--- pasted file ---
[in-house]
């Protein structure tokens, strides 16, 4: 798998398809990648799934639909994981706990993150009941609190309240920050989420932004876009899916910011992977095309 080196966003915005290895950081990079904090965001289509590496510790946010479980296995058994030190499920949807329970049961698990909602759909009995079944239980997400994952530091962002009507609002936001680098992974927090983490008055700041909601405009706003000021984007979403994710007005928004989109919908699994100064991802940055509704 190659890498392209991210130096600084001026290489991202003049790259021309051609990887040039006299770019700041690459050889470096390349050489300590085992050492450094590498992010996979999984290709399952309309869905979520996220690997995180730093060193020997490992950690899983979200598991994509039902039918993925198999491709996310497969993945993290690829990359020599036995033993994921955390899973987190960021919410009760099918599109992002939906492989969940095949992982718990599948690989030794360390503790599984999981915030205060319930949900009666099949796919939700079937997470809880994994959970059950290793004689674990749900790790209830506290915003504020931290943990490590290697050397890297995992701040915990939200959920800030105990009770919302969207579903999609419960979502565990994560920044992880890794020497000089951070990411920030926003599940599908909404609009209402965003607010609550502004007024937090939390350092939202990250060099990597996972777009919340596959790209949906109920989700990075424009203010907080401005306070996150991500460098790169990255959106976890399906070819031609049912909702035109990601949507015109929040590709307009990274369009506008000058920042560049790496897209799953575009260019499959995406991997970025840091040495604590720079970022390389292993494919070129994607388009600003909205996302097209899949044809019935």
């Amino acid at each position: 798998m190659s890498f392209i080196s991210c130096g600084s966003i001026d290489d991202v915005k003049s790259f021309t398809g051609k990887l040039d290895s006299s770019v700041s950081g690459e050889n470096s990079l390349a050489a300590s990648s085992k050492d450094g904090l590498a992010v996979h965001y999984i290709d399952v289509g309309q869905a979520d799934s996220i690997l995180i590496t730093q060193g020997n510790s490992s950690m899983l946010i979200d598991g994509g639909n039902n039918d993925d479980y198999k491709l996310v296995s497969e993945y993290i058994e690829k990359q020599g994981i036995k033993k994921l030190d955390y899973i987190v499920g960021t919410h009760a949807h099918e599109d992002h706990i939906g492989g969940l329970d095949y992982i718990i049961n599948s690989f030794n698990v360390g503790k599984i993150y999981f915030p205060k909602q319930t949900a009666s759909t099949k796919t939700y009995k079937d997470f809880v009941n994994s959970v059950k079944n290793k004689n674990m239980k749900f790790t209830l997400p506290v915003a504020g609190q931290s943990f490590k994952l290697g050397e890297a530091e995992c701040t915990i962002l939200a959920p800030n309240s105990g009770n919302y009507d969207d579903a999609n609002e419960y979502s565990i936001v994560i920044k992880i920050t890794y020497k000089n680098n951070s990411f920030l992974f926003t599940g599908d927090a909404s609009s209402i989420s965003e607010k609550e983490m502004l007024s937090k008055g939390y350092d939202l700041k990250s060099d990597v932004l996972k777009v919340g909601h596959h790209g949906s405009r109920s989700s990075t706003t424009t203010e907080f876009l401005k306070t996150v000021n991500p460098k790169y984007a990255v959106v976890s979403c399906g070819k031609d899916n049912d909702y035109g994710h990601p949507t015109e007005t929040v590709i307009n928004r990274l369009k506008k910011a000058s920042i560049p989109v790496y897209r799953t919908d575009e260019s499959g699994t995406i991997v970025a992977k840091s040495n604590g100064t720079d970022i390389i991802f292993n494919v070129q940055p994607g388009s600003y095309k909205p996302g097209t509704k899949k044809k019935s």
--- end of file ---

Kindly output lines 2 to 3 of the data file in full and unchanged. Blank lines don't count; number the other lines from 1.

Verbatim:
């Protein structure tokens, strides 16, 4: 798998398809990648799934639909994981706990993150009941609190309240920050989420932004876009899916910011992977095309 080196966003915005290895950081990079904090965001289509590496510790946010479980296995058994030190499920949807329970049961698990909602759909009995079944239980997400994952530091962002009507609002936001680098992974927090983490008055700041909601405009706003000021984007979403994710007005928004989109919908699994100064991802940055509704 190659890498392209991210130096600084001026290489991202003049790259021309051609990887040039006299770019700041690459050889470096390349050489300590085992050492450094590498992010996979999984290709399952309309869905979520996220690997995180730093060193020997490992950690899983979200598991994509039902039918993925198999491709996310497969993945993290690829990359020599036995033993994921955390899973987190960021919410009760099918599109992002939906492989969940095949992982718990599948690989030794360390503790599984999981915030205060319930949900009666099949796919939700079937997470809880994994959970059950290793004689674990749900790790209830506290915003504020931290943990490590290697050397890297995992701040915990939200959920800030105990009770919302969207579903999609419960979502565990994560920044992880890794020497000089951070990411920030926003599940599908909404609009209402965003607010609550502004007024937090939390350092939202990250060099990597996972777009919340596959790209949906109920989700990075424009203010907080401005306070996150991500460098790169990255959106976890399906070819031609049912909702035109990601949507015109929040590709307009990274369009506008000058920042560049790496897209799953575009260019499959995406991997970025840091040495604590720079970022390389292993494919070129994607388009600003909205996302097209899949044809019935």
């Amino acid at each position: 798998m190659s890498f392209i080196s991210c130096g600084s966003i001026d290489d991202v915005k003049s790259f021309t398809g051609k990887l040039d290895s006299s770019v700041s950081g690459e050889n470096s990079l390349a050489a300590s990648s085992k050492d450094g904090l590498a992010v996979h965001y999984i290709d399952v289509g309309q869905a979520d799934s996220i690997l995180i590496t730093q060193g020997n510790s490992s950690m899983l946010i979200d598991g994509g639909n039902n039918d993925d479980y198999k491709l996310v296995s497969e993945y993290i058994e690829k990359q020599g994981i036995k033993k994921l030190d955390y899973i987190v499920g960021t919410h009760a949807h099918e599109d992002h706990i939906g492989g969940l329970d095949y992982i718990i049961n599948s690989f030794n698990v360390g503790k599984i993150y999981f915030p205060k909602q319930t949900a009666s759909t099949k796919t939700y009995k079937d997470f809880v009941n994994s959970v059950k079944n290793k004689n674990m239980k749900f790790t209830l997400p506290v915003a504020g609190q931290s943990f490590k994952l290697g050397e890297a530091e995992c701040t915990i962002l939200a959920p800030n309240s105990g009770n919302y009507d969207d579903a999609n609002e419960y979502s565990i936001v994560i920044k992880i920050t890794y020497k000089n680098n951070s990411f920030l992974f926003t599940g599908d927090a909404s609009s209402i989420s965003e607010k609550e983490m502004l007024s937090k008055g939390y350092d939202l700041k990250s060099d990597v932004l996972k777009v919340g909601h596959h790209g949906s405009r109920s989700s990075t706003t424009t203010e907080f876009l401005k306070t996150v000021n991500p460098k790169y984007a990255v959106v976890s979403c399906g070819k031609d899916n049912d909702y035109g994710h990601p949507t015109e007005t929040v590709i307009n928004r990274l369009k506008k910011a000058s920042i560049p989109v790496y897209r799953t919908d575009e260019s499959g699994t995406i991997v970025a992977k840091s040495n604590g100064t720079d970022i390389i991802f292993n494919v070129q940055p994607g388009s600003y095309k909205p996302g097209t509704k899949k044809k019935s």